The pallet stones of the movement’s lever – the mechanism that controls the oscillation of the balance through each of its 21,600 vph rotations – are lubricant-free silicon too. That means no oil to dry out and gum up the movement’s arteries.
Image – J007830241(steel case / blue dial)
Power gets into the engine’s single barrel (sufficient to run the watch for 40 hours) either by a few twists of the monopusher crown or by the spinning gold winding weight. This is 18ct gold and cut away to the bare minimum, resembling a flat-based rainbow. It also features two stars of the Jaquet Droz logo on the brushed bridge piece near its pivot. Looking through the domed sapphire display back, the reason for the economy of metal is clear – it’s a beauty of a movement. You get sunburst Côtes de Genève on the jigsaw-piece bridges, radiating out from the balance wheel, anglage and a clear view of that column wheel. It’d be a shame to hide it behind a conventional weight.
The ‘straight-8’, limited edition watch in gold has a white, grand feu enamel dial. Producing layered, complex enamelwork like this is proper dial-making artistry. It’s also a task only the dedicated bother with. It just takes a fleck of dust, an air bubble or a crack to ruin hours spent building up and separately firing each layer of enamel. Contrasting against the dial, the hands are 18ct red gold for the hours, minutes and seconds with blued steel for the chronograph minutes and seconds.
Taking the ‘less is more’ route, Jaquet Droz has chosen to add a simple red tip to the date hand, echoing the red ‘31’ for the end of the month on the date track and the ‘numerus clausus’ number just before 3 o’clock. They’re two tiny details but they add a huge quotient of visual interest to the dial.
Image – J007733200 (18ct red gold case / ivory grand feu dial)
Jaquet Droz is, as usual, sticking to their code and producing just 88 gold Grande Secondes.
The stainless watches aren’t limited. These use a ‘lazy-8’ dial configuration. That’s because their movements are turned through 30 degrees, shifting the sub-dials. Turning the movement also means the crown shifts round to four o’clock. Same movement, same watch, but a significantly different look.
The hand-sandblasted dial options carry this theme on, with a choice of grey, steel blue or silver. The stainless watches with a silver dial get blued steel hands, again with that red tip to the date hand. The blue and grey dials get brighter, rhodium-plated hands. There’s no lume to be had on any of the watches on the series, but they’re no poorer for it.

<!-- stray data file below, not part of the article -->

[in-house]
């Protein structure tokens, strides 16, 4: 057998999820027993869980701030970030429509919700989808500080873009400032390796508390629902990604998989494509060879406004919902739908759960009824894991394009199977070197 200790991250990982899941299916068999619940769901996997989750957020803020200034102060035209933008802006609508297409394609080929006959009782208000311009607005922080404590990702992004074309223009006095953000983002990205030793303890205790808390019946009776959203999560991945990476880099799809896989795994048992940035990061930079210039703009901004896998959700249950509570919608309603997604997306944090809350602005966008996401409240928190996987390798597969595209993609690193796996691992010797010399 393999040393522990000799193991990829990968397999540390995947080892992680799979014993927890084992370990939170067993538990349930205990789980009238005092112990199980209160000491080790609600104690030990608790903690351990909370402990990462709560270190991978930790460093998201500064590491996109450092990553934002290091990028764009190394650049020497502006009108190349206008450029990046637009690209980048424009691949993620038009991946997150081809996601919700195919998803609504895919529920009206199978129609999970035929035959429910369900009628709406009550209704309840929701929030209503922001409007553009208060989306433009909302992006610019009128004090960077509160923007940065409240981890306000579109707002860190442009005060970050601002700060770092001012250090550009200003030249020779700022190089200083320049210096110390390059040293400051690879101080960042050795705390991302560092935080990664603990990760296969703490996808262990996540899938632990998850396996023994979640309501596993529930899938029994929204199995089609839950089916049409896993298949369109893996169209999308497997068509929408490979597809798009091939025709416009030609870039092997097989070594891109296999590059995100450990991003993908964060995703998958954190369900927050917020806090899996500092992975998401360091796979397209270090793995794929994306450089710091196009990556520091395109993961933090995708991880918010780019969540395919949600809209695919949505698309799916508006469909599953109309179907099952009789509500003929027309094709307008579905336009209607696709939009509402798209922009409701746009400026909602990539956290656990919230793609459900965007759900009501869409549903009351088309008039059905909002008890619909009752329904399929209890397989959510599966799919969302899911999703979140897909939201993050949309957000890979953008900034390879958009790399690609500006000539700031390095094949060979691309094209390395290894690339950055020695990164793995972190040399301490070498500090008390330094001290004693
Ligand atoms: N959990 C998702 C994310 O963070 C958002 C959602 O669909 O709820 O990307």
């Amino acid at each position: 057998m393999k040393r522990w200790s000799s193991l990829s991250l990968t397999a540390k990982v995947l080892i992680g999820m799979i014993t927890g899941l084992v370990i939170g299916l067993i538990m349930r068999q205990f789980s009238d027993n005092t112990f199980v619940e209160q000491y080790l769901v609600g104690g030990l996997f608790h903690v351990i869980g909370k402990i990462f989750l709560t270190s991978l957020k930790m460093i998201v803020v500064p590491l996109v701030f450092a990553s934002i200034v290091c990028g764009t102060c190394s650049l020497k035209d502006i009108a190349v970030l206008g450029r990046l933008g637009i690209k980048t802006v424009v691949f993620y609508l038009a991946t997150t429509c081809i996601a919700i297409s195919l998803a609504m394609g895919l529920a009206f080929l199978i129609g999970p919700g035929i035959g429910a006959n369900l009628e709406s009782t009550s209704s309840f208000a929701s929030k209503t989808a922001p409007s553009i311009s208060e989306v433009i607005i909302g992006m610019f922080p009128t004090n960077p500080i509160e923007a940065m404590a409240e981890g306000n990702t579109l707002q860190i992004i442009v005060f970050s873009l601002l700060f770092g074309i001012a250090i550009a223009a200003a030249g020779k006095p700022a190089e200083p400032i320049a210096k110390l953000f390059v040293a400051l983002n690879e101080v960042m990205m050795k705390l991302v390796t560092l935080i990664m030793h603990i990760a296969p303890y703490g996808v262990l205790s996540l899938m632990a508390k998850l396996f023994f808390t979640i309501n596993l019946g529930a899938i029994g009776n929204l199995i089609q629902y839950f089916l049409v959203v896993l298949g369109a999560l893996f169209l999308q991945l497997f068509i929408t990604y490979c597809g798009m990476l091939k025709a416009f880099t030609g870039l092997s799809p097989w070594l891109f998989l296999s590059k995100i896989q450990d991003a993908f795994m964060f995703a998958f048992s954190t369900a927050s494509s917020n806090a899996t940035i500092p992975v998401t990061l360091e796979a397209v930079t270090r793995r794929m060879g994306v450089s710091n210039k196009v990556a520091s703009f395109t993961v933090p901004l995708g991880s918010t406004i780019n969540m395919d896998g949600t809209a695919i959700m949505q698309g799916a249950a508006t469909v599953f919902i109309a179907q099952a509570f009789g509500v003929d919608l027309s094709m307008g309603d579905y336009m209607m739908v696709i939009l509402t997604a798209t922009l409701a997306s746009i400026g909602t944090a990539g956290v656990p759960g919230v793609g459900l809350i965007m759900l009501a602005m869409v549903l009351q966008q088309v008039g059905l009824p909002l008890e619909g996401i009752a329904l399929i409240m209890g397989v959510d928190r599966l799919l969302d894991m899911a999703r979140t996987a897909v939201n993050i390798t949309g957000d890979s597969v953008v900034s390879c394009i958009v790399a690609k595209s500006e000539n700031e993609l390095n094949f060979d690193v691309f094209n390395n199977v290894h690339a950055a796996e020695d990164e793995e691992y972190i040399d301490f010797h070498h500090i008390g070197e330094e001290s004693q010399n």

The dials also echo the inspiration of their eighteenth-century forebear by using the Jaquet Droz traditional combination of Arabic and Roman numerals – a sort of proto-California dial some sixty years before the eponymous state was founded. All the numerals are Roman, apart from 5, 6 and 7 at the base of the dial.
These aren’t small watches at 43mm diameter and nearly 15mm in height, although the relatively short lugs make it snug down on a wrist. It’d fit under a shirt cuff – just – but it’s not a watch you’d really want to hide.
Jaquet Droz has managed to hit that elusive balance between making something interesting, different and new and trying a bit too hard to win the complication arms race. There’s significant technology inside the movement, but they’ve resisted the temptation to shout about it by ramming in subdials, extra scales and pushers. Instead, the Grande Complication Seconde Chronograph just quietly, elegantly and understatedly gets on with doing its job and it looks rather lovely while it does it.
- Model: Jaquet Droz Grande Seconde Chronograph
- Reference: J007830240 (steel case / silver dial)
- Case: Stainless steel; diameter 43mm; height 14.83mm; water resistance 3ATM (30 metres); exhibition case back.
- Functions: Hours; minutes; pointer-type retrograde date; monopusher chronograph
- Movement: Calibre 26M5R; automatic movement; frequency 21,600 vph (3Hz); 34 jewels; power reserve 40 hours
- Strap: Rolled-edge alligator strap paired with a steel folding clasp
- Price: £16,900 (RRP as at 16.12.2019)
- J007830242 (steel case / grey dial)
- J007830241(steel case / blue dial)
- J007733200 (18ct red gold case / ivory grand feu dial)